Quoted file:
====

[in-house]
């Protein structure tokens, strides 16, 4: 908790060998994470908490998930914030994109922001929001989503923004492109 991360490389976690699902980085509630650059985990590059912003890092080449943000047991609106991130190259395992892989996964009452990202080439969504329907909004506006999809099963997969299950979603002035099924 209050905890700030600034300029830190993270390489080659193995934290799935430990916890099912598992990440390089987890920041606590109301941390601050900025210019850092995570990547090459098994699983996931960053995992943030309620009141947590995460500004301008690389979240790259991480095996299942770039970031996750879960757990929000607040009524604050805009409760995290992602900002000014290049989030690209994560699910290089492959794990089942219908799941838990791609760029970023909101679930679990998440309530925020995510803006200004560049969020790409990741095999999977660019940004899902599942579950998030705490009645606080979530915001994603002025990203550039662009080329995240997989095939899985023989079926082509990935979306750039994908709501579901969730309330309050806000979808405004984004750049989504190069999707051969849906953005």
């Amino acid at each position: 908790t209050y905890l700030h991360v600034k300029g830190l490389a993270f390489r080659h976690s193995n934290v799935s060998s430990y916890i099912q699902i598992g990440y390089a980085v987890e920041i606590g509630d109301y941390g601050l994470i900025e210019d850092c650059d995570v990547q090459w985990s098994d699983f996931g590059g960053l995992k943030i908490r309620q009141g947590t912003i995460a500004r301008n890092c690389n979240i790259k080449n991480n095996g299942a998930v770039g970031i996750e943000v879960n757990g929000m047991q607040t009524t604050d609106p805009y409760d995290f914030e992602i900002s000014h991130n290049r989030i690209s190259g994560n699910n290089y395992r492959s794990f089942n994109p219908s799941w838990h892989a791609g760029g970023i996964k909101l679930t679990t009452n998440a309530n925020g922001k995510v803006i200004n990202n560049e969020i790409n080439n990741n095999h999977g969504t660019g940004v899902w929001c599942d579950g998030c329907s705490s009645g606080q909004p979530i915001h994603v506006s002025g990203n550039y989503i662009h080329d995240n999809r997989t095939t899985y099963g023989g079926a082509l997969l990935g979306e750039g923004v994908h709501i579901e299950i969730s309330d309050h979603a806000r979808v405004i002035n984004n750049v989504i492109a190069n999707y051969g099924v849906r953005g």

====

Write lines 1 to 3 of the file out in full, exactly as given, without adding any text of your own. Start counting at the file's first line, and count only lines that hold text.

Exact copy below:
[in-house]
């Protein structure tokens, strides 16, 4: 908790060998994470908490998930914030994109922001929001989503923004492109 991360490389976690699902980085509630650059985990590059912003890092080449943000047991609106991130190259395992892989996964009452990202080439969504329907909004506006999809099963997969299950979603002035099924 209050905890700030600034300029830190993270390489080659193995934290799935430990916890099912598992990440390089987890920041606590109301941390601050900025210019850092995570990547090459098994699983996931960053995992943030309620009141947590995460500004301008690389979240790259991480095996299942770039970031996750879960757990929000607040009524604050805009409760995290992602900002000014290049989030690209994560699910290089492959794990089942219908799941838990791609760029970023909101679930679990998440309530925020995510803006200004560049969020790409990741095999999977660019940004899902599942579950998030705490009645606080979530915001994603002025990203550039662009080329995240997989095939899985023989079926082509990935979306750039994908709501579901969730309330309050806000979808405004984004750049989504190069999707051969849906953005």
């Amino acid at each position: 908790t209050y905890l700030h991360v600034k300029g830190l490389a993270f390489r080659h976690s193995n934290v799935s060998s430990y916890i099912q699902i598992g990440y390089a980085v987890e920041i606590g509630d109301y941390g601050l994470i900025e210019d850092c650059d995570v990547q090459w985990s098994d699983f996931g590059g960053l995992k943030i908490r309620q009141g947590t912003i995460a500004r301008n890092c690389n979240i790259k080449n991480n095996g299942a998930v770039g970031i996750e943000v879960n757990g929000m047991q607040t009524t604050d609106p805009y409760d995290f914030e992602i900002s000014h991130n290049r989030i690209s190259g994560n699910n290089y395992r492959s794990f089942n994109p219908s799941w838990h892989a791609g760029g970023i996964k909101l679930t679990t009452n998440a309530n925020g922001k995510v803006i200004n990202n560049e969020i790409n080439n990741n095999h999977g969504t660019g940004v899902w929001c599942d579950g998030c329907s705490s009645g606080q909004p979530i915001h994603v506006s002025g990203n550039y989503i662009h080329d995240n999809r997989t095939t899985y099963g023989g079926a082509l997969l990935g979306e750039g923004v994908h709501i579901e299950i969730s309330d309050h979603a806000r979808v405004i002035n984004n750049v989504i492109a190069n999707y051969g099924v849906r953005g």